As North America slowly begins to reopen after nearly two months of sheltering in place and business lockdowns, startups that paused fundraising are starting to get back into the game. But these are shaky economic times, and most founders will be coming back to a different world altogether.
A tech platform that buys used cars off of individuals and sells them to new buyers, Shift has raised over $ 225 million over five rounds. But Arison has experience fundraising under difficult circumstances: In 2017, the company’s $ 38 million Series C was a down round, where Shift had to raise money at a lower valuation than it did for its Series B.
In a fundraising world where many companies have been “massively” overvalued, Arison expects these conditions to shape the new normal.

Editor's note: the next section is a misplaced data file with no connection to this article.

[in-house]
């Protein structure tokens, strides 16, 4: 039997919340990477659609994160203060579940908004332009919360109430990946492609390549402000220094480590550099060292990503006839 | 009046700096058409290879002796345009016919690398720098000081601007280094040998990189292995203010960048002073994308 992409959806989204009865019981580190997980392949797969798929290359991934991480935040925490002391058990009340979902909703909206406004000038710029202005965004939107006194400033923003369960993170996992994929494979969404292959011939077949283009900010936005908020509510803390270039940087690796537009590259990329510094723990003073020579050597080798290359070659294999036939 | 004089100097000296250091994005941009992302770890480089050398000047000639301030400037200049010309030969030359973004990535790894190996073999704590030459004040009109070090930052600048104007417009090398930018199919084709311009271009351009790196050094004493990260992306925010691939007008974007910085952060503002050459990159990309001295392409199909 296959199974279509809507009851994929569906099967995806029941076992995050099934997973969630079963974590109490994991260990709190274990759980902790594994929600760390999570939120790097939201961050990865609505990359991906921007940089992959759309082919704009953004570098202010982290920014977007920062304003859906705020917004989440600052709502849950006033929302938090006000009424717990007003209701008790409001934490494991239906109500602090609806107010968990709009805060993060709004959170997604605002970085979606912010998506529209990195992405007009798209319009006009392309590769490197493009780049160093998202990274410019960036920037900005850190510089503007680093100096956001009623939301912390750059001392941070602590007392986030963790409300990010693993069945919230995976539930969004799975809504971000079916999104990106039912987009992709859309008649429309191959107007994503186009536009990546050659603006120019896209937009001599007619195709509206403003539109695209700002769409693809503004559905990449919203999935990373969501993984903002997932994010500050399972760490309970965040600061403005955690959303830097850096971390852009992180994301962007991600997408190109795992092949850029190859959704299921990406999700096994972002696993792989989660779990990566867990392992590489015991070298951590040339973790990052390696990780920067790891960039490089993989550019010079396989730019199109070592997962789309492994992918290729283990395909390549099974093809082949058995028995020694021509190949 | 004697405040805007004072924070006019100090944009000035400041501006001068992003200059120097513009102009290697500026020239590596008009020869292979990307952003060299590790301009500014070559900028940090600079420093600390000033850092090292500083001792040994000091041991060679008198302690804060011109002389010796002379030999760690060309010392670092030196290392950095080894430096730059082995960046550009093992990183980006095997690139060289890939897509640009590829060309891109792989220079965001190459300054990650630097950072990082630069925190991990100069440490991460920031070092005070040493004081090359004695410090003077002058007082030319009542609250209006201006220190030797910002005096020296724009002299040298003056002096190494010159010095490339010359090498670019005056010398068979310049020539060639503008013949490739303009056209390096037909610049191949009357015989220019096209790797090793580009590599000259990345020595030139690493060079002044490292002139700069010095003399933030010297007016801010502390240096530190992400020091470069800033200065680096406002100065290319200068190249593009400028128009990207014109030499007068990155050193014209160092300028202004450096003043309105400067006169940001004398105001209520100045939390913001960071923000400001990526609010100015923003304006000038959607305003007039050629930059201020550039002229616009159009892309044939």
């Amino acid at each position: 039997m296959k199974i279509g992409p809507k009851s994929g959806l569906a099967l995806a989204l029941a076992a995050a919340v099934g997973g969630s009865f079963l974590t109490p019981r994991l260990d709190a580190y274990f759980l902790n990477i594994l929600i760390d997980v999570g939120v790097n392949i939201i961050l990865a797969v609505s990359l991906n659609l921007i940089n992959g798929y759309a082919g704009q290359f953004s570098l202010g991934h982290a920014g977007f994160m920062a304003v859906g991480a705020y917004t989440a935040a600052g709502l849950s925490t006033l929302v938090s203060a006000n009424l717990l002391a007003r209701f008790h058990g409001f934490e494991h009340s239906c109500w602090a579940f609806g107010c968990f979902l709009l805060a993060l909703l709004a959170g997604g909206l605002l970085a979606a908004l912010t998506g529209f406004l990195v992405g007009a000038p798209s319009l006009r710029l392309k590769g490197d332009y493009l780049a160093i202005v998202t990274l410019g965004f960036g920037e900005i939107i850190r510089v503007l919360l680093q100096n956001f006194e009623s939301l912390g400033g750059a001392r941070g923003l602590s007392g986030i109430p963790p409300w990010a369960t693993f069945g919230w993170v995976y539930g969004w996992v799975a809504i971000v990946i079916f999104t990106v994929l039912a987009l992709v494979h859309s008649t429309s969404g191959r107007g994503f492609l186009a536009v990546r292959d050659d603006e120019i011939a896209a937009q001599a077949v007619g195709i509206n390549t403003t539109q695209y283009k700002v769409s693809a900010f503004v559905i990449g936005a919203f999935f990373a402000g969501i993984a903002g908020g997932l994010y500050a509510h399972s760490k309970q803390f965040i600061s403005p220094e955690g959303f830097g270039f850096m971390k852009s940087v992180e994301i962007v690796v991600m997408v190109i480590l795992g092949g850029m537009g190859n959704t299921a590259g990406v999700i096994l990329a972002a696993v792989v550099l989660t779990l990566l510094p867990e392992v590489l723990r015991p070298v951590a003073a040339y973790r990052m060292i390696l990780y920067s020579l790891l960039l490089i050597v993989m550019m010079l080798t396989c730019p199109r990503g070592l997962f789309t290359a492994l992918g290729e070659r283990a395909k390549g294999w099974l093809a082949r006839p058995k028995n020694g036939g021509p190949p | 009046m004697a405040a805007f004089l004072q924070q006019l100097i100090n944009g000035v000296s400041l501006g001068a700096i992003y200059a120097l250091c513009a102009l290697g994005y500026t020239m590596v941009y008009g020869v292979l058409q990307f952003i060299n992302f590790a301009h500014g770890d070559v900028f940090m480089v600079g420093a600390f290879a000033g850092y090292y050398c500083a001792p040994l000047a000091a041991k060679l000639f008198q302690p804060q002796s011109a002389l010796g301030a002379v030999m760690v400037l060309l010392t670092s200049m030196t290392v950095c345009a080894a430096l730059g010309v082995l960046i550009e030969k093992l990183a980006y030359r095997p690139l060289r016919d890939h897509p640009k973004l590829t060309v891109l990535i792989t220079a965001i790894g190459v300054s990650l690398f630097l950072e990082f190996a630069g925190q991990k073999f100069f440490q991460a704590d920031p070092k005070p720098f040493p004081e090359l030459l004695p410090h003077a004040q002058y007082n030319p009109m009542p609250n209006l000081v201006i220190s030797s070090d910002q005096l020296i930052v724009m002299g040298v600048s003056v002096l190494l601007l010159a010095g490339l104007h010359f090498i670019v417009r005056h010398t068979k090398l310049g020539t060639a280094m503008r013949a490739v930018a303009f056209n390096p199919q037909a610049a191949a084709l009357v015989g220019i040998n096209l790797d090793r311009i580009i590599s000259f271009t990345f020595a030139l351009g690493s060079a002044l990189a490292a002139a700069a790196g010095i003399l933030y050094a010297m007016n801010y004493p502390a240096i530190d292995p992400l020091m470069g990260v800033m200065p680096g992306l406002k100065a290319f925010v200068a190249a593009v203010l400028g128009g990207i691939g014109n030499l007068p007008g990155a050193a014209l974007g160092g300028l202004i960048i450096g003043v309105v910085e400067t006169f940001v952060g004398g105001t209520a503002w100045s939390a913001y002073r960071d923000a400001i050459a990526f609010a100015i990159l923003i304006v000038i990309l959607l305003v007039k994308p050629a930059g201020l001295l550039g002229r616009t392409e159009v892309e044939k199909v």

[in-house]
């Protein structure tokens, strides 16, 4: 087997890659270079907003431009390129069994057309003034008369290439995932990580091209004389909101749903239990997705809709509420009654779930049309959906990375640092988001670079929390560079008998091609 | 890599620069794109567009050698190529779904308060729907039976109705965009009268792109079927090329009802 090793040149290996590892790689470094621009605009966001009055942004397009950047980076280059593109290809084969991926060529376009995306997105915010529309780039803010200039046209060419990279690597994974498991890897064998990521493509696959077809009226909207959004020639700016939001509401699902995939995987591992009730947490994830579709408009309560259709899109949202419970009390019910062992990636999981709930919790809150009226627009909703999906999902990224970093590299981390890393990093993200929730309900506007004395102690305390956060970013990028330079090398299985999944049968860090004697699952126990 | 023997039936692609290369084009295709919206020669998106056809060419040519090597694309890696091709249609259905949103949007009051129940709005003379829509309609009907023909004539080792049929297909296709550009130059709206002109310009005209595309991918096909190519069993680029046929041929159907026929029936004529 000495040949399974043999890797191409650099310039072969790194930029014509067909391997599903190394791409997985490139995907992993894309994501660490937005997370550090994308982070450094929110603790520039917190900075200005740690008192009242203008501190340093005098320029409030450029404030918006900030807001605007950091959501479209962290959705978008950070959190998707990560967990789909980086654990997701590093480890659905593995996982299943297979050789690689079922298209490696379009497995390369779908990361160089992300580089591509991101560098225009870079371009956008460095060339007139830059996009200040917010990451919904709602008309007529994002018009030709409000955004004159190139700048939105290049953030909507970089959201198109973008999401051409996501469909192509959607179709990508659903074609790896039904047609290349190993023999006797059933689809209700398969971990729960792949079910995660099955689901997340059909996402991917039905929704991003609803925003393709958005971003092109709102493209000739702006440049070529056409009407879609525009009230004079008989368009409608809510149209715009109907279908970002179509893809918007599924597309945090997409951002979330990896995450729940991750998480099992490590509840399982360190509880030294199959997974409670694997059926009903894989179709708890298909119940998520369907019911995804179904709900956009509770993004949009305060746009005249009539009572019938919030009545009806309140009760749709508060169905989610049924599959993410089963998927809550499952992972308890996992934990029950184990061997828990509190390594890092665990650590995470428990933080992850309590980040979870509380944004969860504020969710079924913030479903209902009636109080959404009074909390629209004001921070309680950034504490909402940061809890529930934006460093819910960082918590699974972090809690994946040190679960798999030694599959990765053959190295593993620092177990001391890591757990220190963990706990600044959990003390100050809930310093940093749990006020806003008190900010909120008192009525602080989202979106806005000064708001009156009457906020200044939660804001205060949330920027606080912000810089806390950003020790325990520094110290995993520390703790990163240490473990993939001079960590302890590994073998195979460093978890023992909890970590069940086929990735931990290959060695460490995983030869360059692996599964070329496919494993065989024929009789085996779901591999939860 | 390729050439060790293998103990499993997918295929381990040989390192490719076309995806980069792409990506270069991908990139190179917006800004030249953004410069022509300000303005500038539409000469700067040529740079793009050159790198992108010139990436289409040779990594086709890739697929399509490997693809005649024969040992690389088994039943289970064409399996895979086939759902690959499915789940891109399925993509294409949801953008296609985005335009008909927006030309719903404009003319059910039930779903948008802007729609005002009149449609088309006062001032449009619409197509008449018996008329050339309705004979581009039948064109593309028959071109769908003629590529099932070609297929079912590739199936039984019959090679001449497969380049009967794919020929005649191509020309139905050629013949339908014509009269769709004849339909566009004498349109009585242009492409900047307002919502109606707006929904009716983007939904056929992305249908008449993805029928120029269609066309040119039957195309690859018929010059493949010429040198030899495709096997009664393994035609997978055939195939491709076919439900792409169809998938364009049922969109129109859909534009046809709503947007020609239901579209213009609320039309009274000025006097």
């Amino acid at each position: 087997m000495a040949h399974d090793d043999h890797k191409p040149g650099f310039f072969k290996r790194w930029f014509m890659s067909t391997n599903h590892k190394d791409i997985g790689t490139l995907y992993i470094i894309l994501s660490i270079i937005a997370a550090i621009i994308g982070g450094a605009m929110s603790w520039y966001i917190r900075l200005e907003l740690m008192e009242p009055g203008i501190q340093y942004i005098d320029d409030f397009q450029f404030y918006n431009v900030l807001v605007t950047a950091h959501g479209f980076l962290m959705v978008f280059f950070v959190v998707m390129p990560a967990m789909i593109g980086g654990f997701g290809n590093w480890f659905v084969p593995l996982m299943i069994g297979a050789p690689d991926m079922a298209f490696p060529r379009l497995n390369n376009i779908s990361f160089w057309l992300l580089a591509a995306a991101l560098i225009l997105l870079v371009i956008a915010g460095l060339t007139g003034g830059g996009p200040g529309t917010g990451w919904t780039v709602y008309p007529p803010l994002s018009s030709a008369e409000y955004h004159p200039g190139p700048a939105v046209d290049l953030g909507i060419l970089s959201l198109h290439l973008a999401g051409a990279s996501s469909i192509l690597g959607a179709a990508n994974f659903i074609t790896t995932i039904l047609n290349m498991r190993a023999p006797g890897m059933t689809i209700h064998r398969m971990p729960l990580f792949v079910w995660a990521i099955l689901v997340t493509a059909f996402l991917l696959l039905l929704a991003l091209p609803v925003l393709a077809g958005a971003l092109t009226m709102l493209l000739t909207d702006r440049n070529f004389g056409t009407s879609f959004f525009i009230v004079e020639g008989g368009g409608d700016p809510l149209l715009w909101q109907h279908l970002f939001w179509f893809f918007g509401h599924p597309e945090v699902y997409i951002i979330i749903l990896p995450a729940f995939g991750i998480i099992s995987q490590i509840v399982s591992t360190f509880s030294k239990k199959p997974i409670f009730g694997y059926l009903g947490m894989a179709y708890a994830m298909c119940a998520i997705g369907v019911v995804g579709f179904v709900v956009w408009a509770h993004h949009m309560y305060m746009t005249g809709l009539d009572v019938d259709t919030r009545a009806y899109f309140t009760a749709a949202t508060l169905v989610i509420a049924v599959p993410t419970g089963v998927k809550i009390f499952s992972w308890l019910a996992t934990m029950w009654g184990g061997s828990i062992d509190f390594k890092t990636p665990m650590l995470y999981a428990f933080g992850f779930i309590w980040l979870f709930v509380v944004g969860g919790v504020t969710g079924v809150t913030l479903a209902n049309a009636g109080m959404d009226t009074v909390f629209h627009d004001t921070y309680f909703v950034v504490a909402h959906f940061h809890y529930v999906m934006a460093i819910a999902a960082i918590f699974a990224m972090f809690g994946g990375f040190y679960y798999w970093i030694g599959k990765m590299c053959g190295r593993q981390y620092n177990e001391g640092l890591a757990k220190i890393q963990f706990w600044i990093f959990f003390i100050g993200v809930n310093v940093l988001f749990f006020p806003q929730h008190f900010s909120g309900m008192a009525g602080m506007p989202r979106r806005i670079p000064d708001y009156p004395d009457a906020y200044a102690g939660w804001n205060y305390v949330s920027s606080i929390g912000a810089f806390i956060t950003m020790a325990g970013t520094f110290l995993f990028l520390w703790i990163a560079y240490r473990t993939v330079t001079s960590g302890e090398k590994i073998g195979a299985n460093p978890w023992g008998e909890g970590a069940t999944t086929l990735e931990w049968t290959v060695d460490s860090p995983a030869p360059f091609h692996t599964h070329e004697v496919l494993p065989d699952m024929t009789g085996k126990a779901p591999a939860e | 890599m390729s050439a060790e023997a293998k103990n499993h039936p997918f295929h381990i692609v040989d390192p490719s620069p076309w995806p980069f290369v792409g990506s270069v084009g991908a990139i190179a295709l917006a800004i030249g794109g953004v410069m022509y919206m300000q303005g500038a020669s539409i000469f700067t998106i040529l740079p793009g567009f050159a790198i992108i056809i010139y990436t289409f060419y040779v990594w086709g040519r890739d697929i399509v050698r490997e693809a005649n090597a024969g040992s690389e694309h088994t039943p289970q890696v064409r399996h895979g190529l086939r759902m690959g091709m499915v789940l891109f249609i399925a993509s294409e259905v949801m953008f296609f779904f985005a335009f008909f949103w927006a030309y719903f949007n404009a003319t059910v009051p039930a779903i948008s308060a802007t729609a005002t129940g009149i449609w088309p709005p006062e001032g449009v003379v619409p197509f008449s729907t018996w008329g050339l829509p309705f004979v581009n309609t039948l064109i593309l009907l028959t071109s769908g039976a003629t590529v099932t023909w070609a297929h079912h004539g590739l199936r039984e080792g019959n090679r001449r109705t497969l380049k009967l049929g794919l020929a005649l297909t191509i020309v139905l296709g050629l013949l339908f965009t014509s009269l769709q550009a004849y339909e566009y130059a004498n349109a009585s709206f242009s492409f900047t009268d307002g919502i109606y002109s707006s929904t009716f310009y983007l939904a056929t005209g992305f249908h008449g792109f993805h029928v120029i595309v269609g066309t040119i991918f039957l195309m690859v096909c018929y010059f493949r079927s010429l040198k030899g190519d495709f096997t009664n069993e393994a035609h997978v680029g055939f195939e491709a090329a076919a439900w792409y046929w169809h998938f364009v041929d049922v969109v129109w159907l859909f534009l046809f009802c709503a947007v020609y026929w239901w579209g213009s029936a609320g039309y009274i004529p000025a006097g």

“I think flat is going to be the new up round, to be honest,” he says. “Some companies will do up rounds — like Stripe. But most companies are going to have a much harder time with capital.” On an episode of How I Raised It, Arison shared his top fundraising tips for when times get tough — from how to pick VC partners strategically to successfully navigating a down round.
Lean in to “no” and go for investors who will reject you
When Arison was trying to raise Shift’s Series A, he cast a wide net in terms of the venture capitalists he spoke to and purposefully connected with VCs who might not invest in the company.
“I’m a big believer in talking to a broader range of people than founders normally would,” Arison says. “There are many benefits to getting to know really great investors, even if they don’t invest in you, because you’ll learn a lot from them. They’ll tell you things you otherwise might not pay attention to — and that information, over time, becomes really critical.”